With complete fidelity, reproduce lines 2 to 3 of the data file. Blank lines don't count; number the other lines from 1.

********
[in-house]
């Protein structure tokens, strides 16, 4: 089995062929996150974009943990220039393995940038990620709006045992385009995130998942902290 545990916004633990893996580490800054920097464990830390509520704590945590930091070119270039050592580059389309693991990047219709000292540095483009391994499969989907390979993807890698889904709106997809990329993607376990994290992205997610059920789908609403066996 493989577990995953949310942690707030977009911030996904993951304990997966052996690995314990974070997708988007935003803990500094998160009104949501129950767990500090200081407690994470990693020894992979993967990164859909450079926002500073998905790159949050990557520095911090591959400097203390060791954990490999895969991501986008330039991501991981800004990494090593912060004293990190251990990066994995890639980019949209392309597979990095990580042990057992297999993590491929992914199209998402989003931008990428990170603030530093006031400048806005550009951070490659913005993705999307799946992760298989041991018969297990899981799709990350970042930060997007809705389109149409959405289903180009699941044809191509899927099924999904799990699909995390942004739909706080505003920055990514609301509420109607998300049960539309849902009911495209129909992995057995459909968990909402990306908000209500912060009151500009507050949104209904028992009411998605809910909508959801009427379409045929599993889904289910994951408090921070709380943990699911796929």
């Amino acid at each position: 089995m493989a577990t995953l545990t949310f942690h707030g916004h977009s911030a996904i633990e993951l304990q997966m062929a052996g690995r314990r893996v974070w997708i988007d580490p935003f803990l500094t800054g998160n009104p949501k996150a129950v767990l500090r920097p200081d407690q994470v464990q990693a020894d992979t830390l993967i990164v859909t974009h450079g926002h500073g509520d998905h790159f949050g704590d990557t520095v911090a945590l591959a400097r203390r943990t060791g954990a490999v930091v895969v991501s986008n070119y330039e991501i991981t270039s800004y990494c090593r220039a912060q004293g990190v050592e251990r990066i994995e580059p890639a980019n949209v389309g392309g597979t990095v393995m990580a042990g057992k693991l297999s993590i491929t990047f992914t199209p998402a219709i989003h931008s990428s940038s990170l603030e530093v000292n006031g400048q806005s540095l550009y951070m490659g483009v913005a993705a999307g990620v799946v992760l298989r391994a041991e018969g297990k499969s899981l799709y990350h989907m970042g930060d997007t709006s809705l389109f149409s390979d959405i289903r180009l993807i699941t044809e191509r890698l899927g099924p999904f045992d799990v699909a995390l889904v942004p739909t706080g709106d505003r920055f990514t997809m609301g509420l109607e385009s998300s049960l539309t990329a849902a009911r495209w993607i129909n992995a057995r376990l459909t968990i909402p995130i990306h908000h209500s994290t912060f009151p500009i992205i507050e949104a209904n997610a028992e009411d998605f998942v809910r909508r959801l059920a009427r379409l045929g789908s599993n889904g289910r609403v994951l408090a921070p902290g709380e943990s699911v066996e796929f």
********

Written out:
């Protein structure tokens, strides 16, 4: 089995062929996150974009943990220039393995940038990620709006045992385009995130998942902290 545990916004633990893996580490800054920097464990830390509520704590945590930091070119270039050592580059389309693991990047219709000292540095483009391994499969989907390979993807890698889904709106997809990329993607376990994290992205997610059920789908609403066996 493989577990995953949310942690707030977009911030996904993951304990997966052996690995314990974070997708988007935003803990500094998160009104949501129950767990500090200081407690994470990693020894992979993967990164859909450079926002500073998905790159949050990557520095911090591959400097203390060791954990490999895969991501986008330039991501991981800004990494090593912060004293990190251990990066994995890639980019949209392309597979990095990580042990057992297999993590491929992914199209998402989003931008990428990170603030530093006031400048806005550009951070490659913005993705999307799946992760298989041991018969297990899981799709990350970042930060997007809705389109149409959405289903180009699941044809191509899927099924999904799990699909995390942004739909706080505003920055990514609301509420109607998300049960539309849902009911495209129909992995057995459909968990909402990306908000209500912060009151500009507050949104209904028992009411998605809910909508959801009427379409045929599993889904289910994951408090921070709380943990699911796929």
């Amino acid at each position: 089995m493989a577990t995953l545990t949310f942690h707030g916004h977009s911030a996904i633990e993951l304990q997966m062929a052996g690995r314990r893996v974070w997708i988007d580490p935003f803990l500094t800054g998160n009104p949501k996150a129950v767990l500090r920097p200081d407690q994470v464990q990693a020894d992979t830390l993967i990164v859909t974009h450079g926002h500073g509520d998905h790159f949050g704590d990557t520095v911090a945590l591959a400097r203390r943990t060791g954990a490999v930091v895969v991501s986008n070119y330039e991501i991981t270039s800004y990494c090593r220039a912060q004293g990190v050592e251990r990066i994995e580059p890639a980019n949209v389309g392309g597979t990095v393995m990580a042990g057992k693991l297999s993590i491929t990047f992914t199209p998402a219709i989003h931008s990428s940038s990170l603030e530093v000292n006031g400048q806005s540095l550009y951070m490659g483009v913005a993705a999307g990620v799946v992760l298989r391994a041991e018969g297990k499969s899981l799709y990350h989907m970042g930060d997007t709006s809705l389109f149409s390979d959405i289903r180009l993807i699941t044809e191509r890698l899927g099924p999904f045992d799990v699909a995390l889904v942004p739909t706080g709106d505003r920055f990514t997809m609301g509420l109607e385009s998300s049960l539309t990329a849902a009911r495209w993607i129909n992995a057995r376990l459909t968990i909402p995130i990306h908000h209500s994290t912060f009151p500009i992205i507050e949104a209904n997610a028992e009411d998605f998942v809910r909508r959801l059920a009427r379409l045929g789908s599993n889904g289910r609403v994951l408090a921070p902290g709380e943990s699911v066996e796929f």